Bookselling is a wonderful and fulfilling profession. Owning your own store may seem a natural and attractive idea if you love and know books. However, your love and knowledge have to be combined with business acumen if your bookstore is to succeed. Like any other retail business, you will have to meet the cost of rent, compensation, and utilities, not to mention payments to your vendors.
You need to make sure you:
• Have the necessary knowledge and experience;
• Have the right financial backing; and
• Are prepared to work hard.
Here are some suggestions to help make your dream of owning an independent bookstore a reality:
Become a Provisional ABA Member. Provisional members have access to a wealth of information, tools, and expertise. From the Book Buyer's Handbook (directory of publisher terms, specials, and co-op offers), educational events, the bookseller forums, networking, and the ABACUS financial benchmarking survey results, ABA has what you need to prepare yourself for bookstore ownership.
Request ABA’s "Opening a Bookstore" electronic kit. Email ABA provide your name, email address, mailing address, potential store location and name, if applicable, and where you are in the process (are you on the verge of opening a bookstore? Halfway there? Or just thinking about it for now?). ABA will send you a digital kit including an Opening a Bookstore checklist.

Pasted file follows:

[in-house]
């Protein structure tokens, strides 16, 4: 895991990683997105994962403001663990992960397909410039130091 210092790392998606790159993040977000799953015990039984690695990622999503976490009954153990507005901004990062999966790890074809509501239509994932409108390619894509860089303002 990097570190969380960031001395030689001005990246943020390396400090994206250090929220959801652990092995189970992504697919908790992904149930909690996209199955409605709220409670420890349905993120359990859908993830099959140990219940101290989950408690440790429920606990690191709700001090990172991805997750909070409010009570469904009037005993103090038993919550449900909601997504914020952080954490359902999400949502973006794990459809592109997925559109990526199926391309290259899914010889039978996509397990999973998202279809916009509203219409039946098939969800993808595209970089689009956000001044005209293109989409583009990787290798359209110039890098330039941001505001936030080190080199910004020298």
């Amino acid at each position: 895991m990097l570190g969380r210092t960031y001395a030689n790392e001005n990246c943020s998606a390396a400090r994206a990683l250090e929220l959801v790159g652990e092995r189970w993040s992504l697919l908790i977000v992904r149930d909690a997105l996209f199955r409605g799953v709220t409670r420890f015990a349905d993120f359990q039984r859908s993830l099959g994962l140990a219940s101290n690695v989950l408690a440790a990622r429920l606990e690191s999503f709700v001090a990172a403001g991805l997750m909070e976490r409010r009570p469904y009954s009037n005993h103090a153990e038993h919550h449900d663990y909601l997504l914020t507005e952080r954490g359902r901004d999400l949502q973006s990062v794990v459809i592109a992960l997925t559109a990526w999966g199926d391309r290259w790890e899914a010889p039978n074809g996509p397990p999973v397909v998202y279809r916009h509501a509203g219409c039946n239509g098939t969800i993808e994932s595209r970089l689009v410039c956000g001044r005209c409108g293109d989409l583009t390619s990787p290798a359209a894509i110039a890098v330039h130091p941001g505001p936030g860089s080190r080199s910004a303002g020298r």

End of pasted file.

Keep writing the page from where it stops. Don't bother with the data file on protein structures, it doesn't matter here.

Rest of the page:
Sign up for Prospective Booksellers School, facilitated by Paz & Associates. This information-packed bookselling experience features workshops on finances, store design, inventory management, marketing, technology, and more. ABA members receive discounts for workshop tuition and guidebooks.
Formulate a Business Plan. Your exploration of bookselling will benefit from a good reading of the information provided by the Small Business Administration on its website. From business plans to legal concerns, this is a wonderful stop for an overview and resources.
The Service Corps of Retired Executives (SCORE) website has numerous articles and resources on a range of small business topics. The organization’s hundreds of nonprofit chapters help link thousands of experienced business professionals with entrepreneurs every year.
Best of luck!